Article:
Wednesday, August 31, 2011

More on recent airline disasters

A couple of weeks ago I published an article on 'The Tragedy of Air France Flight 447', conveying (in a video report) the views of David Learmount that today's pilots are simply not trained to react to such emergencies in an appropriate fashion.

Now comes further confirmation of Mr. Learmount's perspective from the Federal Aviation Administration.

Pilots’ “automation addiction” has eroded their flying skills to the point that they sometimes don’t know how to recover from stalls and other mid-flight problems, say pilots and safety officials. The weakened skills have contributed to hundreds of deaths in airline crashes in the last five years.

Some 51 “loss of control” accidents occurred in which planes stalled in flight or got into unusual positions from which pilots were unable to recover, making it the most common type of airline accident, according to the International Air Transport Association.

“We’re seeing a new breed of accident with these state-of-the art planes,” said Rory Kay, an airline captain and co-chair of a Federal Aviation Administration advisory committee on pilot training. “We’re forgetting how to fly.”

Opportunities for airline pilots to maintain their flying proficiency by manually flying planes are increasingly limited, the FAA committee recently warned. Airlines and regulators discourage or even prohibit pilots from turning off the autopilot and flying planes themselves, the committee said.

. . .

Safety experts say they’re seeing cases in which pilots who are suddenly confronted with a loss of computerized flight controls don’t appear to know how to respond immediately, or they make errors — sometimes fatally so.

A draft FAA study found pilots sometimes “abdicate too much responsibility to automated systems.”

Because these systems are so integrated in today’s planes, one malfunctioning piece of equipment or a single bad computer instruction can suddenly cascade into a series of other failures, unnerving pilots who have been trained to rely on the equipment.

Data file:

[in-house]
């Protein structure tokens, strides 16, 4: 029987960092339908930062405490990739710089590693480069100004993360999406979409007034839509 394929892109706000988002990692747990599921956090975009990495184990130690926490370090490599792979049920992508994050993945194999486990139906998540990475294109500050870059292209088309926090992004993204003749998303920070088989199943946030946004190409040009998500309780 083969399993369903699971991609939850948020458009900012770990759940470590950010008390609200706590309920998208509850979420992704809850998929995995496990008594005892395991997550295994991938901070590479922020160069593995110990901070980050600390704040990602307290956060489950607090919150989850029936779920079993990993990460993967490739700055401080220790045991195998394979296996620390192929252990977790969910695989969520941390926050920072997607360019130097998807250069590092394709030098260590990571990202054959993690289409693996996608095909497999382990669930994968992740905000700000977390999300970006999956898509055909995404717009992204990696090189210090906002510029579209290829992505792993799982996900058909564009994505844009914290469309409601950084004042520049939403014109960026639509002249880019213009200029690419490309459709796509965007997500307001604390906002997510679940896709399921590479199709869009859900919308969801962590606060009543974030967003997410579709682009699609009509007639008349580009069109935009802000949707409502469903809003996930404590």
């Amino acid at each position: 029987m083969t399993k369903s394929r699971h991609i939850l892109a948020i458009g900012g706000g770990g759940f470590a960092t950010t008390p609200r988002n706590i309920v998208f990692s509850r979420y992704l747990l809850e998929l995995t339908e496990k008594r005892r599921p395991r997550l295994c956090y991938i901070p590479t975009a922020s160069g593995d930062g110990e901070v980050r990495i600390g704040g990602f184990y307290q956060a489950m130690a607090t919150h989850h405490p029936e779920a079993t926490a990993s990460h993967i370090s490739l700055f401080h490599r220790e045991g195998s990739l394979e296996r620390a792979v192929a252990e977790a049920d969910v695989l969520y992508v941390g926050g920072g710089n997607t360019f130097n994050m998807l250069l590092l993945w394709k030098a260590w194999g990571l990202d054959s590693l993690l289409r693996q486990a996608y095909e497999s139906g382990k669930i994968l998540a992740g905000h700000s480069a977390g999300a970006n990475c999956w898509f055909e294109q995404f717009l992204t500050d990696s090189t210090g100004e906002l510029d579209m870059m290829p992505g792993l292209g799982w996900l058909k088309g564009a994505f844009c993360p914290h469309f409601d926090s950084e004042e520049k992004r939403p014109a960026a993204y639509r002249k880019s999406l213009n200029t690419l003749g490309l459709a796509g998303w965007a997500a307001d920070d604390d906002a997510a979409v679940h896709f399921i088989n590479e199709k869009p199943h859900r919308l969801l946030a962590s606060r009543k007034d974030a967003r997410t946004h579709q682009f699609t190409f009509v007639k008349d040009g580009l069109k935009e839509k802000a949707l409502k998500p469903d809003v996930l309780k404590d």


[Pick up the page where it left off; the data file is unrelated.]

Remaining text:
. . .

The ability of pilots to respond to the unexpected loss or malfunction of automated aircraft systems “is the big issue that we can no longer hide from in aviation,” said Bill Voss, president of the Flight Safety Foundation in Alexandria, Va. “We’ve been very slow to recognize the consequence of it and deal with it.”

. . .

Airlines will have to rethink their operations fundamentally if they’re going to give pilots realistic opportunities to keep their flying skills honed, said Voss, the flight safety expert.

There's more at the link.

It's interesting that Mr. Learmount blamed regulatory agencies (such as the FAA) for mandating outdated training standards for commercial pilots, whereas the FAA and other regulatory agencies appear to be blaming the airlines and/or training establishments. I daresay this exercise in blame-shifting and finger-pointing is inevitable in our litigious society. Nevertheless, whoever's ultimately responsible, one hopes that the problem(s) will be resolved sooner rather than later. Until they are, everyone who sets foot on a commercial airliner is at unnecessarily greater risk . . . and that's not acceptable.



Comrade Misfit said...

You might want to read Capt. Dave's take on it in his blog Flight Level 390. He has a lot of time in Airbuses. ("Airbi"?)

Rev. Paul said...

In this age, it's hard not to blame increasingly intrusive gov't regulations. They're not allowed to turn off the auto-pilot, yet it's the employer's fault.

One of these things is not like the other.

Ian said...

This is not an entirely new problem. Some considerable years ago a test flight put a DC-8 -- long before glass cockpits -- into an unintentional stall -- and held it there until they ran out of altitude and airspeed simultaneously. The problem? They had been taught to "power out" of a stall for minimum altitude loss -- but they couldn't at altitude, and then got behind the power curve. Uncannily similar to the Airbus accident, complete with cockpit confusion, but without the computers to add to the mess.

The newer automation -- glass cockpits and computers -- does add to safety, most of the time. But when the magic stops working... the folks in the front office had better have a good many hours of solid stick and rudder. Which, increasingly, they do not.

Real scary...